The old woman in the leopard-spotted top scowled. I saw her out of the corner of my eye standing before the self-checkout machine, muttering, scowling, but I stayed behind my desk because customer service.
"What's my password?" she said. "I never had to do this before! This is CRAZY."
I got up, inwardly grumbling like an old man, and went over to the self-check.
"Your password is your four-digit birth year," I said.
"Yes! And I've been typing in 1545! That's my birth date!"
"Uh... unless you're a vampire, that's probably not your birth year."
"Ooooh." Her painted lips puckered, and then she laughed, touching my arm. "Ha, ha, ha! YOU are FUNNY!" She winked at me and pulled at her wig.
On my way back to the desk Todd gave me a look.
"Come over here," he said.
With his gloved hand, he lifted the collar on my shirt. Then he recoiled with horror.
"Your shirt--it's polyester! UGH. Get your plastic death away!!"
I stepped toward him.
"All right, geez."
The leopard-spotted lady smiled at me. Her hair was pink polyester.
"So, uh, anyway," I said, avoiding the woman's come-hither gaze, "my dad got his medal of honor at CU. The stadium played 'Rock Me Like a Hurricane.'"
"Barf," Todd said. "A medal? Just another object to throw away in the landfill."
"We-ell, if you look at it that way..."
Todd was distracted--he was looking to his left, and down. Karen had suddenly gone over to the cabinet, crouching. Her butt crack showed.
"I mean, all of civilization is one giant trash heap that will go into a landfill someday... everything, you know... uh..."
Todd kept darting his eyes to Karen's butt. Then he glared at me. My eyes replied: Yes, I see it too.
"Anyway, it means a lot to my dad, so it won't go into the landfill until I get it. Then I'll put it in a slingshot and fire it at the nearest--"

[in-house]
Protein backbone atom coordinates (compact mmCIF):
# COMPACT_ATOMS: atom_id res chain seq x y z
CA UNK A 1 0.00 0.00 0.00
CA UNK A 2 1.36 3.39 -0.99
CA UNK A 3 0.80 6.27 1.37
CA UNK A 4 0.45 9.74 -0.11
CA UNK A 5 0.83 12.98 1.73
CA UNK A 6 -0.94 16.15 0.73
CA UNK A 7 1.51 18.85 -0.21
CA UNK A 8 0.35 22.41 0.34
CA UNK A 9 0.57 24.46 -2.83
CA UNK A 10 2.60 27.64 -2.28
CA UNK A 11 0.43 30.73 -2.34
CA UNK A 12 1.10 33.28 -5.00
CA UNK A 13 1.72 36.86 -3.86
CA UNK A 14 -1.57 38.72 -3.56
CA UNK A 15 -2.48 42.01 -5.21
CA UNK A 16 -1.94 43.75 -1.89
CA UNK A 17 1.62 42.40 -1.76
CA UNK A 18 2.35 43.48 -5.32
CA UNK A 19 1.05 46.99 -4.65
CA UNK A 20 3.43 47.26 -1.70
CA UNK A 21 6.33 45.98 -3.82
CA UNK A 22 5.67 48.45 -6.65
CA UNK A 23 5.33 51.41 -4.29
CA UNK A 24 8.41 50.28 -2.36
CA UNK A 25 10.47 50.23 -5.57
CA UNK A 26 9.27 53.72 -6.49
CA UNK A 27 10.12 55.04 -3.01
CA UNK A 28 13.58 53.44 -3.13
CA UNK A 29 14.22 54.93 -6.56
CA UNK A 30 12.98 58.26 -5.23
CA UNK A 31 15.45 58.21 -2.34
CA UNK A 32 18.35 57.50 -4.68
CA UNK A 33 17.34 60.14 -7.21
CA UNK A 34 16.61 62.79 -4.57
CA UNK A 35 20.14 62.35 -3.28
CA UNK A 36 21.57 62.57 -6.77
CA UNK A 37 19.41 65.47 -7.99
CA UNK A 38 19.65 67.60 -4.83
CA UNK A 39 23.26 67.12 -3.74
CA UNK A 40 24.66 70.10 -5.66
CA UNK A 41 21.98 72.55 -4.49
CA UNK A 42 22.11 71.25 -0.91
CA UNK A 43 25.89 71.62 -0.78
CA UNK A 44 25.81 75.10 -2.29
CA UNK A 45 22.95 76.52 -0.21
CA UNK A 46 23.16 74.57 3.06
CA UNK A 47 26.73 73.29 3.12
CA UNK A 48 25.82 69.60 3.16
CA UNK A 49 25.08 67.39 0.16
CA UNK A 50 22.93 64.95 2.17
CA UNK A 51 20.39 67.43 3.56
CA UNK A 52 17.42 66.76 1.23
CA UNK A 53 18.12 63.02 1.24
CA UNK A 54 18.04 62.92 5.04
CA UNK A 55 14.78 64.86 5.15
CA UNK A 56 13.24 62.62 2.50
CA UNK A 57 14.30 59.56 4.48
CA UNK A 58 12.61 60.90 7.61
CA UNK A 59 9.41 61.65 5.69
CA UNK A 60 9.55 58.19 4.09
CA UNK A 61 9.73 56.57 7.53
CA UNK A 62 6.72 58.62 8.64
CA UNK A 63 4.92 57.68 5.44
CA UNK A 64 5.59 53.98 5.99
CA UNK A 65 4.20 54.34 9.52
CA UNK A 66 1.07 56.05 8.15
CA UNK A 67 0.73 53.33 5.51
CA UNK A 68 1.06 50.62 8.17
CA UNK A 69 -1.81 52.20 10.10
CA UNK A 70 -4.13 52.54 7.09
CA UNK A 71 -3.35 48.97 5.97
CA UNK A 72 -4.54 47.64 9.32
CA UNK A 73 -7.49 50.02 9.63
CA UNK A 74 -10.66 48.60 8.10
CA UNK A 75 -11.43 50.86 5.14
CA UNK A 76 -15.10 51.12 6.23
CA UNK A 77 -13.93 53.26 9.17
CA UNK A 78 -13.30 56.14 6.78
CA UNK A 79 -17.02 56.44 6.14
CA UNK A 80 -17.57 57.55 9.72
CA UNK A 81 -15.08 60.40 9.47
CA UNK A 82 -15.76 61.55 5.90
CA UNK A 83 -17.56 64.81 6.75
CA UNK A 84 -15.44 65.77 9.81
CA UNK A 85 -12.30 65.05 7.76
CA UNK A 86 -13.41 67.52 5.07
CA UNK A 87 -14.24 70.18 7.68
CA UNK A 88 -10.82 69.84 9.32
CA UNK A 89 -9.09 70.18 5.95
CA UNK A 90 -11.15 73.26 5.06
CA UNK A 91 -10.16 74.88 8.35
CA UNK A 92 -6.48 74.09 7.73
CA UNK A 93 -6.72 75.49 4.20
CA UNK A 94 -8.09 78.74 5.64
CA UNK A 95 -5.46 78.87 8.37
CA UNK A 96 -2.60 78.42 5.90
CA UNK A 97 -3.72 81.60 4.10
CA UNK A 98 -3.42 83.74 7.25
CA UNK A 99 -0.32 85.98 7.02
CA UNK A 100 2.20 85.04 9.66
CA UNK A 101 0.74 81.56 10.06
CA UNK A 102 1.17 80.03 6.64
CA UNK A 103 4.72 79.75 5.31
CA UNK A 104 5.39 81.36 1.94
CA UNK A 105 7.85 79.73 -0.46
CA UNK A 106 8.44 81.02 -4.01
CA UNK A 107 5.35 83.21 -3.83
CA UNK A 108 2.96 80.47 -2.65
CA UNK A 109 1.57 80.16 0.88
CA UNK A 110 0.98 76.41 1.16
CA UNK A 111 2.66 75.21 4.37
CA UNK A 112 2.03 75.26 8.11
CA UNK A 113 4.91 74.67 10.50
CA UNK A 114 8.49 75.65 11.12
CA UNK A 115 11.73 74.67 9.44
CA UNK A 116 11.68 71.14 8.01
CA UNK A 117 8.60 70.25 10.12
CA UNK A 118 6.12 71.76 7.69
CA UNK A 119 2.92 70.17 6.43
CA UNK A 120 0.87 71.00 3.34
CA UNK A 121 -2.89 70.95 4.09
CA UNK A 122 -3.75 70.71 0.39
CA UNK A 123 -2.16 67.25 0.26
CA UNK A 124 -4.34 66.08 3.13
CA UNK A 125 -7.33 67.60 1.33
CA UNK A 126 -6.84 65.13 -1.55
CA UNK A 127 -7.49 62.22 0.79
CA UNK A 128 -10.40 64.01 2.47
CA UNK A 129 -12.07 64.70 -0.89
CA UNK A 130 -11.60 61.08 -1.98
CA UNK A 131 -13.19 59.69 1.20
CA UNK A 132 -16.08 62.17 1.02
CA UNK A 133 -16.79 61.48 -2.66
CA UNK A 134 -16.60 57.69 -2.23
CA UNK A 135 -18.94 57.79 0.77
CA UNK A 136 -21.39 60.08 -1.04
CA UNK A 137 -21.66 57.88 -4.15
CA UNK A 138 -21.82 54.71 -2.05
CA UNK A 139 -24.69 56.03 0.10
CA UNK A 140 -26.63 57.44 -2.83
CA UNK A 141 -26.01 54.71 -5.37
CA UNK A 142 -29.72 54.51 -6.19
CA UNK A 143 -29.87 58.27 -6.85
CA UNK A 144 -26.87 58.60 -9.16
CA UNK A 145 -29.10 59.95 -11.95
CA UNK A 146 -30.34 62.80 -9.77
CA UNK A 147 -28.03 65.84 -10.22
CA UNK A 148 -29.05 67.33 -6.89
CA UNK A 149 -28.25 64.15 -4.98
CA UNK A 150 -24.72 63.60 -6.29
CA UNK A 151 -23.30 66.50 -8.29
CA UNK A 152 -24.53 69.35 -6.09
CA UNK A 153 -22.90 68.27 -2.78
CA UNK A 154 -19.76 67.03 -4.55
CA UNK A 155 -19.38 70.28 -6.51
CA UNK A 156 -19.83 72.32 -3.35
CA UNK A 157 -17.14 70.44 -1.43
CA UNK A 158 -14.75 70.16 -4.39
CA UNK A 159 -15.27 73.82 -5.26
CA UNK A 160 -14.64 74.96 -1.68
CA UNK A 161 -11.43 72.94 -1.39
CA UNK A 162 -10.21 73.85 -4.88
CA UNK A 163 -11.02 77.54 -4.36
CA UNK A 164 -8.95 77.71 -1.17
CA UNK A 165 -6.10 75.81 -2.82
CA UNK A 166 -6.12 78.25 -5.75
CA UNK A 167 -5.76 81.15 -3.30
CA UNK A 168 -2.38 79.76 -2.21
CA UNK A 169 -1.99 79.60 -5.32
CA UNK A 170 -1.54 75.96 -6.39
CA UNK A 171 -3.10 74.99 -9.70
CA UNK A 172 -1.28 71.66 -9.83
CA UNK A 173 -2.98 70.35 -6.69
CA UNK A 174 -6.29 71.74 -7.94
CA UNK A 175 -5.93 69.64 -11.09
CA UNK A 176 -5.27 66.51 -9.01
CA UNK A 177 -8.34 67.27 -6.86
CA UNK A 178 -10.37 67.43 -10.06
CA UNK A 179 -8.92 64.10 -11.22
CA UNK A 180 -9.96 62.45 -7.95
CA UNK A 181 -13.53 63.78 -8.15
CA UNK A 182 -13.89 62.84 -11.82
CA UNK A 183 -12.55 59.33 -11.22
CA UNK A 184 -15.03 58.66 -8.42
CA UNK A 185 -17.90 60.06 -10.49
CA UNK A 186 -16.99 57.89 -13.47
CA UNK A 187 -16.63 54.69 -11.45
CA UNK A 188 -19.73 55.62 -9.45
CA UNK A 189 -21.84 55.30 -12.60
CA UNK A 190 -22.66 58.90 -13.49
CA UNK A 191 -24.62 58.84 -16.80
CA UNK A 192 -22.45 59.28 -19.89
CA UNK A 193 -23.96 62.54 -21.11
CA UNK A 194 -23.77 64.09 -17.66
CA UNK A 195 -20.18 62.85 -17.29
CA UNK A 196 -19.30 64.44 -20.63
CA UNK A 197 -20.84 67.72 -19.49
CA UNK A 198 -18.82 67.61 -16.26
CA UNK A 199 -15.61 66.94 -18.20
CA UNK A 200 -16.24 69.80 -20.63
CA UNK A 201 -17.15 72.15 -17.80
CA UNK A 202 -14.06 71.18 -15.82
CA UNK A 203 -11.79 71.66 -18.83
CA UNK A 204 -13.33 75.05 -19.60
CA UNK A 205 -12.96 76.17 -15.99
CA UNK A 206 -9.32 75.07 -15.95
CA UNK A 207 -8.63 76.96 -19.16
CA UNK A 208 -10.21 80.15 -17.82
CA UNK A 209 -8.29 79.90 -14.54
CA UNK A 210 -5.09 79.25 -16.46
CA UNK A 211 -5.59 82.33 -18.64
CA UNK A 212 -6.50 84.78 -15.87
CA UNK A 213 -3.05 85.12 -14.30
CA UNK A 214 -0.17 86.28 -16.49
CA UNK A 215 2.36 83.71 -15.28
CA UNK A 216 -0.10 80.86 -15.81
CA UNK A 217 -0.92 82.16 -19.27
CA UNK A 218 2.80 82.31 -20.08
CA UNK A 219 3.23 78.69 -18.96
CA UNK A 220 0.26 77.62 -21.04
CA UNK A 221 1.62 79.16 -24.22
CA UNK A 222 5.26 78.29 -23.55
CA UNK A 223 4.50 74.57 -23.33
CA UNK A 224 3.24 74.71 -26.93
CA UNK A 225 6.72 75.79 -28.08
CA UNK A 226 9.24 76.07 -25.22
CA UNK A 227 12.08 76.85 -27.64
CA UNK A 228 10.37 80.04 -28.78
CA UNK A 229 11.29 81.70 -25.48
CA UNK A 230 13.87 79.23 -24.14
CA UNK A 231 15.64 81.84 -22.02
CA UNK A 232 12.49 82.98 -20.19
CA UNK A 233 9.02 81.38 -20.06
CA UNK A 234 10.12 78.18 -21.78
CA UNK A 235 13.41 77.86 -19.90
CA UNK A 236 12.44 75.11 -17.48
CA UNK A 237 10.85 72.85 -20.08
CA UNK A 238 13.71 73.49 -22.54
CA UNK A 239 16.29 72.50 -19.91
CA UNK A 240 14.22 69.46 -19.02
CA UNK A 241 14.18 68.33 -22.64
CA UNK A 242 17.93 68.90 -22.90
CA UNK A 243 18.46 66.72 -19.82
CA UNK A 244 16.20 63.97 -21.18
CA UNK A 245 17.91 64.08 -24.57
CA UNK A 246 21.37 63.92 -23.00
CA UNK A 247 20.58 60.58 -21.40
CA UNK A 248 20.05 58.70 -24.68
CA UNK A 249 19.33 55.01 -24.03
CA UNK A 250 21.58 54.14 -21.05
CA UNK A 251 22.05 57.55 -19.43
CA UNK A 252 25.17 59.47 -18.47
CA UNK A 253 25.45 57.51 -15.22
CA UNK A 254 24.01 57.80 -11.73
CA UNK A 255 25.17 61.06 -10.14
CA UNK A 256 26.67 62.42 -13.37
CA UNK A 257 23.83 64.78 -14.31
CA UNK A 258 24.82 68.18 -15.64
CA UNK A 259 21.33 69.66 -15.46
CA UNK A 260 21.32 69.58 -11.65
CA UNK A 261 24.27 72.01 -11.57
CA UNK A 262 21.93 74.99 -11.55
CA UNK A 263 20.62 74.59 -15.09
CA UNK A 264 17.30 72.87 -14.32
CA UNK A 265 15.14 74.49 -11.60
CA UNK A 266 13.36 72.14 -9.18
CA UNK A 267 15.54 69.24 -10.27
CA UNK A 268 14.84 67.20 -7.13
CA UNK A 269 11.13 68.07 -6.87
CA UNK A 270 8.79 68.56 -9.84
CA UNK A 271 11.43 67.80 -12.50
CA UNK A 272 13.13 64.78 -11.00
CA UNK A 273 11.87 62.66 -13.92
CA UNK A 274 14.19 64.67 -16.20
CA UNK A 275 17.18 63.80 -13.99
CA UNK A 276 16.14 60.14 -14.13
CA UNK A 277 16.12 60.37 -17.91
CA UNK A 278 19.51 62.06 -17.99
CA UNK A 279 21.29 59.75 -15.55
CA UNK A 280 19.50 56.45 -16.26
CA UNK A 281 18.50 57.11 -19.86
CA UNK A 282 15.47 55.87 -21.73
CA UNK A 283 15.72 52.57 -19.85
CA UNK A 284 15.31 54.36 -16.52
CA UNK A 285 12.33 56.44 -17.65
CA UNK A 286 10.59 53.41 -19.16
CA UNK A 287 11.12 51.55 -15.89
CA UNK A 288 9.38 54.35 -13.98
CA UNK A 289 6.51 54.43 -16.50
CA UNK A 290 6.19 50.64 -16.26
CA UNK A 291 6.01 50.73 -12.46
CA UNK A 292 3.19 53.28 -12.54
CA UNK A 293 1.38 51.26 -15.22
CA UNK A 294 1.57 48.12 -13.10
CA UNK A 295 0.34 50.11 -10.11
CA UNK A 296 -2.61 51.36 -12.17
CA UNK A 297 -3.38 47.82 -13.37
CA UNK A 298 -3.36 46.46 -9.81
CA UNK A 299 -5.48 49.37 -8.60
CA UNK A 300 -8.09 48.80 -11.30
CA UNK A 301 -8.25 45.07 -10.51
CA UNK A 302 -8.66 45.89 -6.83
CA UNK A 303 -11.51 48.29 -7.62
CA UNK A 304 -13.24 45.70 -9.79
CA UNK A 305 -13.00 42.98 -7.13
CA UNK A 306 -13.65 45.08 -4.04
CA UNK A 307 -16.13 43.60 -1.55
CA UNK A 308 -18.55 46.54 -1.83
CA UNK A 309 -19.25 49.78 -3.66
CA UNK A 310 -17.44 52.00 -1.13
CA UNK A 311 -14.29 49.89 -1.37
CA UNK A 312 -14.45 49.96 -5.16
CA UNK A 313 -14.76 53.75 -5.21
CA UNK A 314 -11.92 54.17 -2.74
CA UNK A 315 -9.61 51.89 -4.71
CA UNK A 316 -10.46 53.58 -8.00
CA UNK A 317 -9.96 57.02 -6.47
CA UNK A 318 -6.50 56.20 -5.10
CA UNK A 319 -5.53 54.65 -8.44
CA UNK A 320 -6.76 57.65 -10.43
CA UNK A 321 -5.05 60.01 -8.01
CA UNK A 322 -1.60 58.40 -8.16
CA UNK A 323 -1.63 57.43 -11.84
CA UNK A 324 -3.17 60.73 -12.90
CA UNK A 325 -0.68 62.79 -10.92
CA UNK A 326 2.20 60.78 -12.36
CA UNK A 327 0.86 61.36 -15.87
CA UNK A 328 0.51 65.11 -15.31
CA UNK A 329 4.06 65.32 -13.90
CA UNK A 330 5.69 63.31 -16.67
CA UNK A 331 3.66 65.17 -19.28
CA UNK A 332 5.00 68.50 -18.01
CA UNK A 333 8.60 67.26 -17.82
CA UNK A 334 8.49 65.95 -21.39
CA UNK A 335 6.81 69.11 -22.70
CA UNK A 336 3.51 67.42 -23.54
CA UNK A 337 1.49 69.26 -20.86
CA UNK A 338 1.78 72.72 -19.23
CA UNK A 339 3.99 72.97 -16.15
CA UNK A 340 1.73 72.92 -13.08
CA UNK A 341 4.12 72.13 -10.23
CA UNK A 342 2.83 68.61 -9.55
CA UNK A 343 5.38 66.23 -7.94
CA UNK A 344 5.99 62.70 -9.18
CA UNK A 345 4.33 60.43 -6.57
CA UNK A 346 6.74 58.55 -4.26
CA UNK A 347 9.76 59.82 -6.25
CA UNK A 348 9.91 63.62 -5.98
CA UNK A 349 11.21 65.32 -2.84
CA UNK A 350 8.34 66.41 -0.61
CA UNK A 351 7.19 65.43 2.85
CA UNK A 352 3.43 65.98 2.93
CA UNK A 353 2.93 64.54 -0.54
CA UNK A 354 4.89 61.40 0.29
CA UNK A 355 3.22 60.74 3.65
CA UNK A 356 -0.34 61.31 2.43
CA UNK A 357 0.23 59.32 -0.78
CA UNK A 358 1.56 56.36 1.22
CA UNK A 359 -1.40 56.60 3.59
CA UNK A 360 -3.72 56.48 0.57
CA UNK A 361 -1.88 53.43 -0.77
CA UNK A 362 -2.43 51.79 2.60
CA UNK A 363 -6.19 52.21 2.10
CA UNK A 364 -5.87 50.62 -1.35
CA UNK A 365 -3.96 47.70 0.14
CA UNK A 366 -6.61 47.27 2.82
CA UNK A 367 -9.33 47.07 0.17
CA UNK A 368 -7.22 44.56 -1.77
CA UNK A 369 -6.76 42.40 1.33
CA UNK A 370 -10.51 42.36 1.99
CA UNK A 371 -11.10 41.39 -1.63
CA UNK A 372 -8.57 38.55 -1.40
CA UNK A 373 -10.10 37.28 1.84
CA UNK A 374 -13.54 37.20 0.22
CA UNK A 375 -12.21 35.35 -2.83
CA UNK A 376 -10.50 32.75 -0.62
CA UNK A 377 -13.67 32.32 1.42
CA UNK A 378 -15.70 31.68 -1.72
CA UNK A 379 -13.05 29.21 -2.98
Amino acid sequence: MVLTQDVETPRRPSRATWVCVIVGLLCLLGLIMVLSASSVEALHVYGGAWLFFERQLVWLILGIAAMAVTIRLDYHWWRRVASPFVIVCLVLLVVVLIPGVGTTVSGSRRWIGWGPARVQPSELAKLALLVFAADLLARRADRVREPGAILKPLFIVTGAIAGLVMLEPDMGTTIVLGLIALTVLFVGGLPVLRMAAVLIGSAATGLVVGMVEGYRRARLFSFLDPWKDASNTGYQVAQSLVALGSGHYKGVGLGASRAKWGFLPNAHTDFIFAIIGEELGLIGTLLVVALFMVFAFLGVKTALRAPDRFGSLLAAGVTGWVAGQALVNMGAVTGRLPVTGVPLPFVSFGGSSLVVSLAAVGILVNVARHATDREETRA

"Greg!" Karen said. She had finally stood up, much to Todd's unsubtle relief. "I need you to come into the office!"
Todd scowled. Another thing he hated.
"I'll be back in a minute."
"Sure you will."
We marched to the office and shut the door.
"Greg," Karen said, "I feel terrible. I can't feel my legs."
"Oh. That's... not good."
"No. My feet are tingling. It's awful..."
Karen was silent for a long moment.
"You should go home."
"I will. But first we need to come up with a skit for the elementary schools next week."
"Are you sure?"
After brainstorming for two, possibly three minutes, I came up with a Brechtian play exploring the Real of reading in an athletic context. Get ready, set, READ! As a final delicious touch, I thought we could have some good comedy revolving around a starter's pistol.
Karen stared at me. "Greg, we can't bring a gun into a school."
"Oh. Right. How about a rifle, then?"
At that moment Todd poked in his beard. "That old woman keeps asking about you, Greg. I think she wants you."
I stood up. "Okay, great! Wish me luck, everyone, I'm going to ask her out. And if all goes well, I won't have to keep using the C-word on my blog!!"
Todd jumped away from my shirt as I went past him. TO BE CONTINUED